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Usually in radio systems in order to move the frequency response of the message signal to a new frequency band centered at f, the message signal is mixed with $\cos(2\pi ft)$.

What would change in frequency if we multiply the message signal to $\sin(2\pi ft)$ instead of $\cos(2\pi ft)$?

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It does the same thing (i.e. shift the frequency to another band), though mathematically it differs a bit. Fourier transforms of the two choices are as shown below:

$$ \begin{array}{|c|c|}\hline f(x)\cos(ax) & \displaystyle\frac{\hat{f}\left(\xi-\frac{a}{2\pi}\right)+\hat{f}\left(\xi+\frac{a}{2\pi}\right)}{2}\\ \hline f(x)\sin(ax) & \displaystyle\frac{\hat{f}\left(\xi-\frac{a}{2\pi}\right)-\hat{f}\left(\xi+\frac{a}{2\pi}\right)}{2i}\\\hline \end{array} $$

The negative frequencies not only get shifted, but also flipped in polarity


Now for the derivation of these formulas: Using the Great Mr. Euler's identity: $e^{iax} = \cos(ax) + i \sin(ax)$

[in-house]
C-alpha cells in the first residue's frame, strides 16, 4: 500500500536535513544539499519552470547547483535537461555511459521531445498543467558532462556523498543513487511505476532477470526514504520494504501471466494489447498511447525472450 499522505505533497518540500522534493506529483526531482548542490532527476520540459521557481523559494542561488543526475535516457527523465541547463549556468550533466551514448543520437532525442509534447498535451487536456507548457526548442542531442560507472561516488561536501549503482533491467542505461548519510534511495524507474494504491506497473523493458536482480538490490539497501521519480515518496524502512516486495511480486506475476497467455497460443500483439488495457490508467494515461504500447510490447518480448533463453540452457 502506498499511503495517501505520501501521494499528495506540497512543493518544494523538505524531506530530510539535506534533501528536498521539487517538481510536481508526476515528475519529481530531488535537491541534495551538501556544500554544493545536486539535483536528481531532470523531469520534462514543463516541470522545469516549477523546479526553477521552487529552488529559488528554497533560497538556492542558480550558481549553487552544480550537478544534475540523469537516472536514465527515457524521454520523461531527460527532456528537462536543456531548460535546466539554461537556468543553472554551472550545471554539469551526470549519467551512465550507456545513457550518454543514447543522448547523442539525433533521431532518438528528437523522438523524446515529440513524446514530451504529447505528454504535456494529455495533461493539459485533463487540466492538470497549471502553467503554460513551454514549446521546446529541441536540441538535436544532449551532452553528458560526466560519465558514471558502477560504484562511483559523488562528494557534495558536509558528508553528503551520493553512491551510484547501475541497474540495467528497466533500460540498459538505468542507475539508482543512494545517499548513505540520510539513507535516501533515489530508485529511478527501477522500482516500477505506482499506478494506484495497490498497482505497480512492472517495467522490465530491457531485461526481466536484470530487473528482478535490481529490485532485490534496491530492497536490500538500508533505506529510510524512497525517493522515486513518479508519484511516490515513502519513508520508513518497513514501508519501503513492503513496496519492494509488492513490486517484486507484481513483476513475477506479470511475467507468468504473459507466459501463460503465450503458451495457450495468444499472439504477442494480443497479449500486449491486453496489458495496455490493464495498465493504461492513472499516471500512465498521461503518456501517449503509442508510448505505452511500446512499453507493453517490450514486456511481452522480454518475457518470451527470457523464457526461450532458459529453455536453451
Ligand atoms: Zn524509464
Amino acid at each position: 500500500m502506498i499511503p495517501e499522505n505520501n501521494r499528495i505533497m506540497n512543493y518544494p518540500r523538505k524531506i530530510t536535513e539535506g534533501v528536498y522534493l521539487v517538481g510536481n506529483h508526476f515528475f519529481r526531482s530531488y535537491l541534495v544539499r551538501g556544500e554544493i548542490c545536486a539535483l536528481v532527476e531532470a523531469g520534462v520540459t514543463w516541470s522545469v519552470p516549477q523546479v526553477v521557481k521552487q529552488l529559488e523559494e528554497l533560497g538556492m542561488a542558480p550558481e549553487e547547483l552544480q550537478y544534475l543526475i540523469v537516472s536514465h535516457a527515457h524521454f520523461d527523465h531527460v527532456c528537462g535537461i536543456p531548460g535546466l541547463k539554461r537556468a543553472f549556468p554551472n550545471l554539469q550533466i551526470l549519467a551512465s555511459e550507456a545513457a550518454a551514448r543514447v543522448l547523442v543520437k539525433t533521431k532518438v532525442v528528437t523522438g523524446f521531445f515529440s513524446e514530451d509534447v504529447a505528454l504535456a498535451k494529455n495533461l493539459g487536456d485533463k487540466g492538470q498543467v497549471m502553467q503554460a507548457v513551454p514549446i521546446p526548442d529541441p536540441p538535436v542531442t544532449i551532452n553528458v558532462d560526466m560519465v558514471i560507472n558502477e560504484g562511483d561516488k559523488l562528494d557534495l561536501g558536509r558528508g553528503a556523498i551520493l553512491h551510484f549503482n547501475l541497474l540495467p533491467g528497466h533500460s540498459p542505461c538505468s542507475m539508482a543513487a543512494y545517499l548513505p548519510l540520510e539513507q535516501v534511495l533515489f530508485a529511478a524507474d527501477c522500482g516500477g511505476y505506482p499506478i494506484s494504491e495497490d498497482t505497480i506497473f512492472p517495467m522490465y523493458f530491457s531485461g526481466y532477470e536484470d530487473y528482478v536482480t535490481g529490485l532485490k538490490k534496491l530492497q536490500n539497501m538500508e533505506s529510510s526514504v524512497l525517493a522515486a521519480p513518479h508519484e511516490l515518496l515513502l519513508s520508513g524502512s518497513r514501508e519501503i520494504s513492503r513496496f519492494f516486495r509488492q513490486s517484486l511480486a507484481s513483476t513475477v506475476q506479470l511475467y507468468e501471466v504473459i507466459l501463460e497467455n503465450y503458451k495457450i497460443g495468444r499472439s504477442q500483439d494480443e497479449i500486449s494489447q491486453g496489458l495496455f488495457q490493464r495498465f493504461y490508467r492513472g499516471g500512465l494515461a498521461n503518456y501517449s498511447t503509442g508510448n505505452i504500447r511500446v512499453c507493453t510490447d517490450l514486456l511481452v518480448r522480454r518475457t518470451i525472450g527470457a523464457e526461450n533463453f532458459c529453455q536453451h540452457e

$$\cos(ax) = \frac{e^{iax} + e^{-iax}}{2}$$ and $$\sin(ax) = \frac{e^{iax} - e^{-iax}}{2i}$$

\begin{align} \textrm{F.T.}\left\{f(x) \cos(ax)\right\} &= \int\limits_{-\infty}^{\infty} f(x) \cos(ax) e^{-i2\pi\xi x} dx\\ &= \int\limits_{-\infty}^{\infty} f(x) \frac{e^{iax} + e^{-iax}}{2} e^{-i2\pi\xi x} dx\\ &= \frac{\int\limits_{-\infty}^{\infty} f(x) e^{-i2\pi(\xi + \frac{a}{2\pi} )x} dx + \int\limits_{-\infty}^{\infty} f(x) e^{-i2\pi(\xi - \frac{a}{2\pi})x} dx}{2}\\ &= \frac{\hat{f}(\xi + \frac{a}{2\pi} ) + \hat{f}(\xi - \frac{a}{2\pi} )}{2} \end{align}

You can derive the formula for $\sin$.

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    $\begingroup$ Nice; got my upvote! I think this question would benefit even more if you'd add the relation between $e^{jx}$ and $\cos$ and $\sin$ explicitly, and hence explained how these transform table entries happen. $\endgroup$ – Marcus Müller Sep 1 '16 at 21:06
  • $\begingroup$ Ping: Srini, I think you can get a lot more upvotes if you actually derive these relationships in your question! $\endgroup$ – Marcus Müller Sep 2 '16 at 7:23
  • $\begingroup$ @Marcus, I am a bit latex-lazy, so was postponing the edit till the weekend :) Your ping made me cut short my laziness. $\endgroup$ – Srini Sep 2 '16 at 14:46
  • $\begingroup$ I wish I could upvote twice :) $\endgroup$ – Marcus Müller Sep 2 '16 at 18:41
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Short answer: a phase shift of 90°, since $\cos(t) = \sin(t+\frac\pi2)$.

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